One of the most versatile and marketable products in retail foodservice has also become the No. 1 convenience item consumers are choosing in their quest for meat and poultry products.
A recent study by the National Chicken Council (NCC) shows that U.S. consumers consider chicken to be the most widely available convenience food product, as well as the item they’ll most likely purchase more of in the coming months.
And as shoppers brace for what’s expected to be a continuation of inflation in 2008, they’re seeking higher quality products at better prices. Chicken, it seems, could fit that bill.
The NCC study zeroed in on the meat and poultry category and asked consumers which product they’d like to see the most of in the market, given the options of chicken, beef, fish/seafood, turkey and pork. Chicken bested the other birds and beasts, pulling in 29% of those survey responants. The fish/seafood category was second with 27%, followed by beef (23%), turkey (12%) and pork (8%). Notably, female respondents were more likely to desire more chicken products than men (33% compared to 24%).
Consumers overwhelmingly said chicken is the most widely available food product— 57% believed it’s the meat and poultry item with the widest variety of "convenience" products, followed by beef (22%), fish/seafood (11%), turkey (6%) and pork (3%). When asked which product they’d be most likely to purchase the most of in the next six months, 25% of the NCC survey respondents chose chicken, while beef, fish/seafood and turkey each had 15% of respondents.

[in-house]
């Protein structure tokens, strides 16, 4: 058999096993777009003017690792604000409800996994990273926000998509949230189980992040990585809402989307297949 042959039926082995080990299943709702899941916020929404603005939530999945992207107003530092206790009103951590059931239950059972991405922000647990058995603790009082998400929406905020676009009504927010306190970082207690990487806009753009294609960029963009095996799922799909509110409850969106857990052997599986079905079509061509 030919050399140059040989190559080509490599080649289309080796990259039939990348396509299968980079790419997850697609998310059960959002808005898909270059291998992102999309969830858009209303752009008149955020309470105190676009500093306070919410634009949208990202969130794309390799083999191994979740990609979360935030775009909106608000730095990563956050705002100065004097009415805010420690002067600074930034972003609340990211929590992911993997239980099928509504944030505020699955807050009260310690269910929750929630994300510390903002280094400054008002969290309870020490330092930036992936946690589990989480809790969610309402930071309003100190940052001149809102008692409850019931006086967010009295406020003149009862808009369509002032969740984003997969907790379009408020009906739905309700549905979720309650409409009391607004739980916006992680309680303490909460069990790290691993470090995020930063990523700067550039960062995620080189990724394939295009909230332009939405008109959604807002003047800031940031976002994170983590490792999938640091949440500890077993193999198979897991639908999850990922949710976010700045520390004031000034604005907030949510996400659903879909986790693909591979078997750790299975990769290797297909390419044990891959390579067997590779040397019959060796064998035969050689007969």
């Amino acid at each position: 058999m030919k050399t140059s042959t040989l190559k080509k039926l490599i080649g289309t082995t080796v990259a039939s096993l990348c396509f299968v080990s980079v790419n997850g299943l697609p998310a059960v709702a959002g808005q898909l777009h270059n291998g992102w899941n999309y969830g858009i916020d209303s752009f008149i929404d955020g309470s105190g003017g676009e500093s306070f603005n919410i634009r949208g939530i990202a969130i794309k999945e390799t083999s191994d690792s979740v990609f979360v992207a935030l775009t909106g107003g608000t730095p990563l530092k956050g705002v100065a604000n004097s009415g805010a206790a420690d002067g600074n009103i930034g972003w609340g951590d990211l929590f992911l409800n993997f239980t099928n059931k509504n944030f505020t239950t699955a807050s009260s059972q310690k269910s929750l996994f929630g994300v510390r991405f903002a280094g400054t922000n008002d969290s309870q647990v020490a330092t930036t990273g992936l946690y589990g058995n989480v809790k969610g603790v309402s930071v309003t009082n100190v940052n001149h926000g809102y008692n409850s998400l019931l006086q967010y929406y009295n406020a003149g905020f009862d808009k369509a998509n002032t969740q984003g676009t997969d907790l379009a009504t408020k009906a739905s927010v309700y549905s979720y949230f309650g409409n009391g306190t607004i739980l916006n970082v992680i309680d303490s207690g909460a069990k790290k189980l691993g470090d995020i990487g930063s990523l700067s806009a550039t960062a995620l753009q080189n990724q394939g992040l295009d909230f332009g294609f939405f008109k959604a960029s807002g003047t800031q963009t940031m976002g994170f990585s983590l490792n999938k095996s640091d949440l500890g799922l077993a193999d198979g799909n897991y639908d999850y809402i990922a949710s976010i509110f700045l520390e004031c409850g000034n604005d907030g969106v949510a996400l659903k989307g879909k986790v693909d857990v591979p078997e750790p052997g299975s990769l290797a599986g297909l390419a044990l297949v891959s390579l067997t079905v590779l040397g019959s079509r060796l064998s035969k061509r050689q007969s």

"Women are more interested in seeing more chicken products than men, who lean towards beef," said Richard Lobb, NCC’s director of communications.
"Simply put, the data shows that chicken is No. 1 with a bullet among meat and poultry convenience items," Lobb said. "Consumers see chicken as the runaway leader in the category, plan to buy even more chicken items than they already do, and would like to see more chicken-based convenience products available for purchase."
Variations on chicken sandwiches are among the fastest-growing food offerings at American eateries, according to research by Chicago-based NPD Group Inc. and Dataessential, whose research showed that chicken consumption overall was up 8% this past year, as Americans gobbled up a staggering 3.7 billion servings of chicken sandwiches.
Compared to a year ago, health and wellness items offering various claims such as absence of specific fat, organic, fiber supplements, hormone- or antibiotic-free and the like all saw double-digit sales increases, NACS data showed. The four-year trend was even more telling: Products claiming an absence of specific fat, for instance, saw a 148% increase in the past four years, organics saw a 142% increase, while probiotics, products containing beneficial bacteria or yeasts, saw a 246% increase.
Upscale chicken items on the menu are also seeing gains, such as unique cheeses and breads and other fancy helpings paired with chicken, NPD research showed. Offerings of chicken panini sandwiches, for example, are up 35% since 2006, while the percent of restaurants offering sauces like pesto and chipotle is also increasing.